The role of employers
Employers should encourage their employees to strive for change and larger professional options, according to G. Dzekunskas of Danske Bank, one of the country’s top employers.
"A responsible and forward-thinking employer, in addition to focusing on the growth, learning and well-being of its present employees, must also focus on future employees outside the organisation. It is particularly valuable if the employer shares his best practices with society, inspiring people to learn, invest in future skills, and strengthen their universal skills, such as leadership, project management, analytical thinking, IT literacy, and many others – regardless of their chosen profession," remarks G. Dzekunskas.
FuturePros, a talent development programme for students or graduates, as well as reskilling professionals, is one such initiative that has successfully been running for the fourth year. It is a one-year, fully-funded programme with the primary goal of assisting motivated individuals pursuing professional growth in gaining significant practical experience to kick off their careers and providing career opportunities for reskilled professionals.
"While many students and new graduates are interested in participating in the programme, we are also getting noticed by more mature talent. Around 30% of all FuturePros applicants this year were mature ones changing their profession. Their success stories are also inspiring – specialists from the academic world who want to gain practical experience, radically changing professions, for example, from dentist to IT specialist. As well as our colleagues who decide to try a new career path in Tech, are participating in the programme," comments G. Dzekunskas.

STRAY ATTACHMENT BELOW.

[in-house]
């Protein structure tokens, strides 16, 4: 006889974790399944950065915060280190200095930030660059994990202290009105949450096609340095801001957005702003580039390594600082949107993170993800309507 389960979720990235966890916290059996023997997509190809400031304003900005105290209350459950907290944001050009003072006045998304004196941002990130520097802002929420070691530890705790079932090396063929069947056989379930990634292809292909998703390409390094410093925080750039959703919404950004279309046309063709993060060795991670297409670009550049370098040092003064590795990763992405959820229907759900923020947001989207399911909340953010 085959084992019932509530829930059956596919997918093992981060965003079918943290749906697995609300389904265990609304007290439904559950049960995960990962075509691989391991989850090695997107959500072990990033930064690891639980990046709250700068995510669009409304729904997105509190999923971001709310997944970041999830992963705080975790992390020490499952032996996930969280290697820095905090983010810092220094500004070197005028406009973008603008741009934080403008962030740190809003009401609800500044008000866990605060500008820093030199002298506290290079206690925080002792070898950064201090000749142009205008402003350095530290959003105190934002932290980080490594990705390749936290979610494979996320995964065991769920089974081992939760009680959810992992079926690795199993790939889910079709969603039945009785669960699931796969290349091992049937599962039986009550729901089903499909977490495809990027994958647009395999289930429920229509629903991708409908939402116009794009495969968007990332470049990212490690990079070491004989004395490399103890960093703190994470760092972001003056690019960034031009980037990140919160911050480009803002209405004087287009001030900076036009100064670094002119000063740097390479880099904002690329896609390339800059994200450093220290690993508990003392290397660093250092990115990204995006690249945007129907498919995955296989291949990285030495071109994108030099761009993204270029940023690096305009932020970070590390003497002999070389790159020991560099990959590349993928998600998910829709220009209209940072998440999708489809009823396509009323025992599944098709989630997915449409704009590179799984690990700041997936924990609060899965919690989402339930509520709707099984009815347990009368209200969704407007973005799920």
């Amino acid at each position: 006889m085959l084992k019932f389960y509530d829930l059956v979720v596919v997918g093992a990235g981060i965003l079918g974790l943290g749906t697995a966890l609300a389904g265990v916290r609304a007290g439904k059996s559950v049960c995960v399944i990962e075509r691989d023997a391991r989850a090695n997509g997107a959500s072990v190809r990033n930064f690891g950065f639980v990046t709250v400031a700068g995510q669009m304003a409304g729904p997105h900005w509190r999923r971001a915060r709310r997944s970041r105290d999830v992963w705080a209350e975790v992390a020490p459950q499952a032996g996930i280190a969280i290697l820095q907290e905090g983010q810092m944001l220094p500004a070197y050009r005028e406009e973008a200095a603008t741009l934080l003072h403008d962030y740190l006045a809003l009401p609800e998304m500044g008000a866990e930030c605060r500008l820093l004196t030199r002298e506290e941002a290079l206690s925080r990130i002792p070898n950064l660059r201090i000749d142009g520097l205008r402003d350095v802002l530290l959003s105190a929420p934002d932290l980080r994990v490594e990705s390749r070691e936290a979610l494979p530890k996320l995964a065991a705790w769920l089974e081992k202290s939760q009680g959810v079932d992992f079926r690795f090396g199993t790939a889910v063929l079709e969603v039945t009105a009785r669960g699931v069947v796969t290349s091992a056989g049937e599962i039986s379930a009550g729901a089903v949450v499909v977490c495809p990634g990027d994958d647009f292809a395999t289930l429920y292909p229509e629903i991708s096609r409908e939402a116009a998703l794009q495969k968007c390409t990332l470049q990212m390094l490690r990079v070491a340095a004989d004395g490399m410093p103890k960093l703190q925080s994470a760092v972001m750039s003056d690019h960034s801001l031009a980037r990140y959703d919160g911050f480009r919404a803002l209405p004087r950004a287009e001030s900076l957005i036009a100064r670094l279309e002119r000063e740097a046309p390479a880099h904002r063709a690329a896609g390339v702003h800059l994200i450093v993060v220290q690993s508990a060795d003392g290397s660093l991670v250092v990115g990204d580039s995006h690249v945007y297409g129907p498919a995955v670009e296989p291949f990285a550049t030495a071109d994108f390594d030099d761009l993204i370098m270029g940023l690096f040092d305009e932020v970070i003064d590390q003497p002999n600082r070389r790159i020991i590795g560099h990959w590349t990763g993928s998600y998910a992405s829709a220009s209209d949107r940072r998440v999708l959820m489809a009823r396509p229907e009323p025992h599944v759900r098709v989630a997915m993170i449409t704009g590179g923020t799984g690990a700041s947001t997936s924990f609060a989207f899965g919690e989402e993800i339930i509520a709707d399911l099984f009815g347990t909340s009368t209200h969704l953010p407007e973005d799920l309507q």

The attitude of others should not stop from achieving goals
Ingrida Gabrialavičiūtė, who took advantage of this and other career transition programmes available in Lithuania, and currently combines the new profession of Data Science with a long-term academic career as a psychologist.. The training participant dreamt of integrating her previous knowledge with newly gained abilities while exploring new employment prospects at FuturePros in 2021.
"I have a PhD in psychology with over ten years of experience in academic and scientific work. I eventually wanted to apply my scientific expertise in a practical setting. So I completed the Vilnius Coding School data analytics course, studied independently on DataCamp, Udemy platforms, and participated in the Women Go Tech mentoring programme. That’s how I found out about FuturePros. I realised this was my chance to enter the field I was passionate about," explains I. Gabrialavičiūtė.
Although the career shift was not easy, time-consuming, and met with some scepticism from others around her, the data scientist who continues her career at Danske Bank has no regrets about her decision.
FuturePros programme enabled me to take the initial steps toward becoming a data scientist by allowing me to learn via hands-on experience. I found myself in a secure, welcoming environment where I could observe professionals, perform tasks at my own pace, and receive encouragement from the team. I feel a strong sense of belonging to the community and enjoy exploring my new career path.
— Ingrida Gabrialavičiūtė, Data Scientist